In a blunt and somewhat stunning op-ed for the Washington Post, the husband Kellyanne Conway, senior counselor to the Donald Trump, called on Republicans to take a hard look at a new accusation of sexual assault levied against the president.
According to the conservative attorney, there appears to be more evidence of sexual assault in the case of E. Jean Carroll than there was when Juanita Broaddrick made a similar charge against former President Bill Clinton -- whom Trump used as a political prop to attack Hillary Clinton.
"Republicans and conservatives rallied to her cause then, and they did so once again in 2016. Democrats and liberals, not so much — although in the wake of the #MeToo movement, some have since acknowledged the credibility of Broaddrick’s claim," Conway wrote. "But today there’s another woman with a similar allegation, against a different powerful man. Her name is E. Jean Carroll."
"She, too, says that she was raped — by Donald Trump," he added.
"Trump called Broaddrick 'courageous,' and if Broaddrick was courageous, then certainly Carroll is as well. For Carroll’s story is at least as compelling as Broaddrick’s — if not more so," he explained before recalling that "Broaddrick had repeatedly denied that Clinton had assaulted her, even under oath," before changing her story.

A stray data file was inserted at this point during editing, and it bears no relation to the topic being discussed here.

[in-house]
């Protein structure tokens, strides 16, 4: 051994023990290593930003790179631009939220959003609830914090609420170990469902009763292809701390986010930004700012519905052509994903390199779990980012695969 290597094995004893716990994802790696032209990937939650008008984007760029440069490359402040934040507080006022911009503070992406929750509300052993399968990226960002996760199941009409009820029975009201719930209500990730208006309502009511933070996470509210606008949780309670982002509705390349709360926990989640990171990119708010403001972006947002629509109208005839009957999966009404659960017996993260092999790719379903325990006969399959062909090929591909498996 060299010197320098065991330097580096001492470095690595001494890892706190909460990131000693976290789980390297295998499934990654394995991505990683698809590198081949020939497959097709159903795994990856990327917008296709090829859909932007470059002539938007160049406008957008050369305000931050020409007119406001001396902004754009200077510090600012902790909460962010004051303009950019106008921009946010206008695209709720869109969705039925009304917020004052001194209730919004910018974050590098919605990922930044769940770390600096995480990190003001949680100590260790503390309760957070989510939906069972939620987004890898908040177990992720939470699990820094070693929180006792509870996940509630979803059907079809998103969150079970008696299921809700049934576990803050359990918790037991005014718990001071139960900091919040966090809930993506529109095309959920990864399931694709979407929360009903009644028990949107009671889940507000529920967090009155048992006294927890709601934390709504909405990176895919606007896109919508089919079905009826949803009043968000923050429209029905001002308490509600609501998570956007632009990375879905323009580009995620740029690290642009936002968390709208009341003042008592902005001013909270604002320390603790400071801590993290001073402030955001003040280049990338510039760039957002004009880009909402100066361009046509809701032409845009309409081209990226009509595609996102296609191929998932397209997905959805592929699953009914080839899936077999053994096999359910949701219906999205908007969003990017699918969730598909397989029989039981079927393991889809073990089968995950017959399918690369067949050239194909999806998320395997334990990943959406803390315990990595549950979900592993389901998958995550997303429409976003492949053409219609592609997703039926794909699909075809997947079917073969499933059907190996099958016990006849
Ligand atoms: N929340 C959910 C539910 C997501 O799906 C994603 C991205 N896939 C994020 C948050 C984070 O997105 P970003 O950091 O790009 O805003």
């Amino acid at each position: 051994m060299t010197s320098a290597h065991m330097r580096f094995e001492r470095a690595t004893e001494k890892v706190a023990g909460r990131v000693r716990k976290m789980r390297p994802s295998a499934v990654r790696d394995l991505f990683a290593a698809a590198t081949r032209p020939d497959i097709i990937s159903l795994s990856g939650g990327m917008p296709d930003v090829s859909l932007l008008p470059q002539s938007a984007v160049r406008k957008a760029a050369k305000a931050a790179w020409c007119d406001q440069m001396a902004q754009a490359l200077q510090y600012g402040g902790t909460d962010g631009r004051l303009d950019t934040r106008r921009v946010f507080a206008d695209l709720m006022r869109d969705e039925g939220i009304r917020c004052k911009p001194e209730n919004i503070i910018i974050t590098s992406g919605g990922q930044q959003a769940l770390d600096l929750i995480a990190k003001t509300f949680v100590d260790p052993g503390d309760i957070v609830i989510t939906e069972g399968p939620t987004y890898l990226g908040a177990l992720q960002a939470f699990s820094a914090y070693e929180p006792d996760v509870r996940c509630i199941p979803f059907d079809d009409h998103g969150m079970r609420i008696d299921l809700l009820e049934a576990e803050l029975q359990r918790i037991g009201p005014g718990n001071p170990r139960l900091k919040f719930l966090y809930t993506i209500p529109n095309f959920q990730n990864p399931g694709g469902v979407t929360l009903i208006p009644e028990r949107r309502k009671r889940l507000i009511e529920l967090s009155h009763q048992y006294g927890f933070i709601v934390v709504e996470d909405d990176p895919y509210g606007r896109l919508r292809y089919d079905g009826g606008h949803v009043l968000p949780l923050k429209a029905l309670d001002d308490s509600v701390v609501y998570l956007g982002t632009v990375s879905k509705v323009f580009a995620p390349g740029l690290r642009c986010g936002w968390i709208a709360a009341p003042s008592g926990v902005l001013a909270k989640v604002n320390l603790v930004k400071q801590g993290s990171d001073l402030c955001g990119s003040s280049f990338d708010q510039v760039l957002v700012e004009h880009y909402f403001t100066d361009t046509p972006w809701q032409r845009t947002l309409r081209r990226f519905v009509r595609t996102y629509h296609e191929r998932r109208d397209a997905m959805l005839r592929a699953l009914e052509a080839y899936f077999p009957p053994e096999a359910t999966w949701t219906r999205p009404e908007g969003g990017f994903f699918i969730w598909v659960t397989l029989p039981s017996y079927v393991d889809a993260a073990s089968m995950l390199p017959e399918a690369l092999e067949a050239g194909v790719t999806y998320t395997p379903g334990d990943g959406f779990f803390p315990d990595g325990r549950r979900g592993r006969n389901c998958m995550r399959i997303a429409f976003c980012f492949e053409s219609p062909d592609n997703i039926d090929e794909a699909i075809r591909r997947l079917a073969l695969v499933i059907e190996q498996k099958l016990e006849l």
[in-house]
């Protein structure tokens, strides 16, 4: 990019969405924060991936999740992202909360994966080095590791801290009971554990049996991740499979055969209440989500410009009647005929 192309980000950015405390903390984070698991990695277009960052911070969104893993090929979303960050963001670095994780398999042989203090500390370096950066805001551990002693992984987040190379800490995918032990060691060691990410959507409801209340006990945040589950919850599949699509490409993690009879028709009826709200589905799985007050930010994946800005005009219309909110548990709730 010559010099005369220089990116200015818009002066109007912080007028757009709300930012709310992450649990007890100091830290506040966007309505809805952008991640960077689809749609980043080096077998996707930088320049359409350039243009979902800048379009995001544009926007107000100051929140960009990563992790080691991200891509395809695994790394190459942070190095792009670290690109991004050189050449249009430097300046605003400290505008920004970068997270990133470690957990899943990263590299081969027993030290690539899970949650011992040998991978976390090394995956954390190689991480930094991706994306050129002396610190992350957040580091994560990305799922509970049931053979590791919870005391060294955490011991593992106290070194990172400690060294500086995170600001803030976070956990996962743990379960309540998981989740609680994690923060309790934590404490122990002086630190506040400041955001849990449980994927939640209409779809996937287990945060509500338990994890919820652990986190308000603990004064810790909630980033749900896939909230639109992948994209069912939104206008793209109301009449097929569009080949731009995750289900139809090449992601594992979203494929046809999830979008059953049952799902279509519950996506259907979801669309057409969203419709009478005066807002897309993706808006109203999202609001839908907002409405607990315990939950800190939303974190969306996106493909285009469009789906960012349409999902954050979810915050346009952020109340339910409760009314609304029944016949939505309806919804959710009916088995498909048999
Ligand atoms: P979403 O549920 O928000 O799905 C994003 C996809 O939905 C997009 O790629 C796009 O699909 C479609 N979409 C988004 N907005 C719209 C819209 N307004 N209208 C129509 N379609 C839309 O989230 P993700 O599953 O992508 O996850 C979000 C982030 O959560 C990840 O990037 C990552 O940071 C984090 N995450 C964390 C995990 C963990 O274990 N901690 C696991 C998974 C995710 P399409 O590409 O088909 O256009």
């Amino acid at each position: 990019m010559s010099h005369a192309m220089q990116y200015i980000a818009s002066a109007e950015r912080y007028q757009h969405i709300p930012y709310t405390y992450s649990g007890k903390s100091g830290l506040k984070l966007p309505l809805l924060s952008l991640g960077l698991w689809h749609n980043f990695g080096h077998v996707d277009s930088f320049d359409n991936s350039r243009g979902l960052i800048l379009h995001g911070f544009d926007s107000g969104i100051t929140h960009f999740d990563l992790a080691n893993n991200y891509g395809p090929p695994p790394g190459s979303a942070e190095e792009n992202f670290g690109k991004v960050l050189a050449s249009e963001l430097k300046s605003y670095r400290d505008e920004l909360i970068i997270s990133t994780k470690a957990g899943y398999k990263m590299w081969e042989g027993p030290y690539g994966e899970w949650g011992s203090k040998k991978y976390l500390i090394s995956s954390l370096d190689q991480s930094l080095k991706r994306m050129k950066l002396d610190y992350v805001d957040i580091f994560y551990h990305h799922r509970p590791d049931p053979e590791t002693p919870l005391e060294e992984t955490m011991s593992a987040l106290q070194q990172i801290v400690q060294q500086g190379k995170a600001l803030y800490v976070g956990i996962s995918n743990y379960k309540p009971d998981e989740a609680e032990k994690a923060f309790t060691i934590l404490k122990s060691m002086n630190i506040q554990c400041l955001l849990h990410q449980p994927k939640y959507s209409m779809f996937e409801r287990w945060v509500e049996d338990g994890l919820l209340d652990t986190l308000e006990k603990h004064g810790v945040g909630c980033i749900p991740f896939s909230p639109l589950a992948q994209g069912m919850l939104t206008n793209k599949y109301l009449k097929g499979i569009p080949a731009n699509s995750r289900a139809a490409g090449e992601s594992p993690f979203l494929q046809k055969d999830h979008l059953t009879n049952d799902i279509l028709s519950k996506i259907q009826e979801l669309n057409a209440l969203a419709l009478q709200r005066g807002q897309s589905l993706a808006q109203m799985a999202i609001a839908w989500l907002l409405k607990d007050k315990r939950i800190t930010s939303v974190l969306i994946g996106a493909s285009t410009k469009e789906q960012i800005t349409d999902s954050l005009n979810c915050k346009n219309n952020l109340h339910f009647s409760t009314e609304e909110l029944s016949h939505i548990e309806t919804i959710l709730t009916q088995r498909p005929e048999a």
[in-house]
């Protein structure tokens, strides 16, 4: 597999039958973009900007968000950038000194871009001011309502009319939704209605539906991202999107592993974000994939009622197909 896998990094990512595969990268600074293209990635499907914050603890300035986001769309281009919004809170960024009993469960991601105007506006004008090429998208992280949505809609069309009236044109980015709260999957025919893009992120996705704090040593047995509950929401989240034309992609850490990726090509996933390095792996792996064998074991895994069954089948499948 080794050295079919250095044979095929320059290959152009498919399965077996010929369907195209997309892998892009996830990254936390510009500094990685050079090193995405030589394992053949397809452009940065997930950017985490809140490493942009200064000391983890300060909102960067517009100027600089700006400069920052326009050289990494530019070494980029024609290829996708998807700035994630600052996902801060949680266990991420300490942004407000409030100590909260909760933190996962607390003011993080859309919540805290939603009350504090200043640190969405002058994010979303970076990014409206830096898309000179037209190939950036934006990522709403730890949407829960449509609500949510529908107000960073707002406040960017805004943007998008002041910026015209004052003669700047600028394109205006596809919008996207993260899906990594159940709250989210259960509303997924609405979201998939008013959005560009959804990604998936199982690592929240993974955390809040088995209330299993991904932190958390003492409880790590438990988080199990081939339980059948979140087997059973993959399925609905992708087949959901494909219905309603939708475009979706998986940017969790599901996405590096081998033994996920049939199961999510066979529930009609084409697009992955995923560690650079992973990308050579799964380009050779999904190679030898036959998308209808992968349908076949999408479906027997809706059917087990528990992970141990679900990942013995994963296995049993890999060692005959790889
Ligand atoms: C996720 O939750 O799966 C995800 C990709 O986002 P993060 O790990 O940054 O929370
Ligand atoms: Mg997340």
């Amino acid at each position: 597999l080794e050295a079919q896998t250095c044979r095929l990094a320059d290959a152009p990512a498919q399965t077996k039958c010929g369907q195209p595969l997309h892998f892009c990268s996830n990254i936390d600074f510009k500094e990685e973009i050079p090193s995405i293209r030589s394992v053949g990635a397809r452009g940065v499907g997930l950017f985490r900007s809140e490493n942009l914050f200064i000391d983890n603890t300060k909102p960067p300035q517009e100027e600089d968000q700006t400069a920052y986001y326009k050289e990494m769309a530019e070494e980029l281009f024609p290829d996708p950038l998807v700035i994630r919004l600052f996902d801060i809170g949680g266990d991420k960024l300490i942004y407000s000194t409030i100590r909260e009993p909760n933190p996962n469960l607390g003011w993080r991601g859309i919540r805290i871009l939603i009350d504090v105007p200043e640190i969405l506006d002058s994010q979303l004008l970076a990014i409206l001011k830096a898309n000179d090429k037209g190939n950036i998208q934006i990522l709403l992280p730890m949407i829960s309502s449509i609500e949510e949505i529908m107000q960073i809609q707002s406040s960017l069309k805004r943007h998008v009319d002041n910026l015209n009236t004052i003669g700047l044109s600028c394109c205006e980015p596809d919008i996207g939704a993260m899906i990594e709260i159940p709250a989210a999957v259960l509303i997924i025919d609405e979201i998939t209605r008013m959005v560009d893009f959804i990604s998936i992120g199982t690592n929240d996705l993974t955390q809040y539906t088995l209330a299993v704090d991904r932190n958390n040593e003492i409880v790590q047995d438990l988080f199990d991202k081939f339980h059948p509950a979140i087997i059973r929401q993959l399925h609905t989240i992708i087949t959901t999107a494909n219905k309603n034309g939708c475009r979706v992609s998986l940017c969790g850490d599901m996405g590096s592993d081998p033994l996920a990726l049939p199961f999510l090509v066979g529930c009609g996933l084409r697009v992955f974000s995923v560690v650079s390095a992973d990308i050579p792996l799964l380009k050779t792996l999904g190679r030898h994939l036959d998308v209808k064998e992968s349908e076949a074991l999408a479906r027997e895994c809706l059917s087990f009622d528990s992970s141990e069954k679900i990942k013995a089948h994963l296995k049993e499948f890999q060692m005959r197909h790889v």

Conway added a disclosure about his own involvement in the pursuit of Clinton by adding, "I provided behind-the-scenes pro bono legal assistance to [Paula] Jones’s lawyers."
The attorney then noted, "Carroll’s account is supported by the sheer number of claims that have now surfaced against Trump — claims in which women have accused Trump of engaging in unwelcome or forcible sexual conduct or assault against them. These claims — all denied by the president — far outnumber the publicized sexual misconduct incidents that involved Clinton, which mostly concerned rumors or allegations of consensual affairs."
Conway pointed out that Trump already destroyed his credibility when he shot down Carroll's claim.
"If Trump had even bothered to glance at Carroll’s published account, he would have seen a photograph of himself and his then-wife, Ivana, from 1987 ― in which he was amiably chatting with Carroll and her then-husband. By making the absurd and mendacious assertion that he never even met Carroll, Trump utterly annihilates the credibility of his claim that he didn’t assault her," he wrote before he challenged fellow conservatives and Republicans to stand up for what is right.
"Republicans or conservatives who promoted Broaddrick’s charges would be hypocritical if they fail to champion Carroll and condemn Trump," he concluded.
You can read the whole piece here.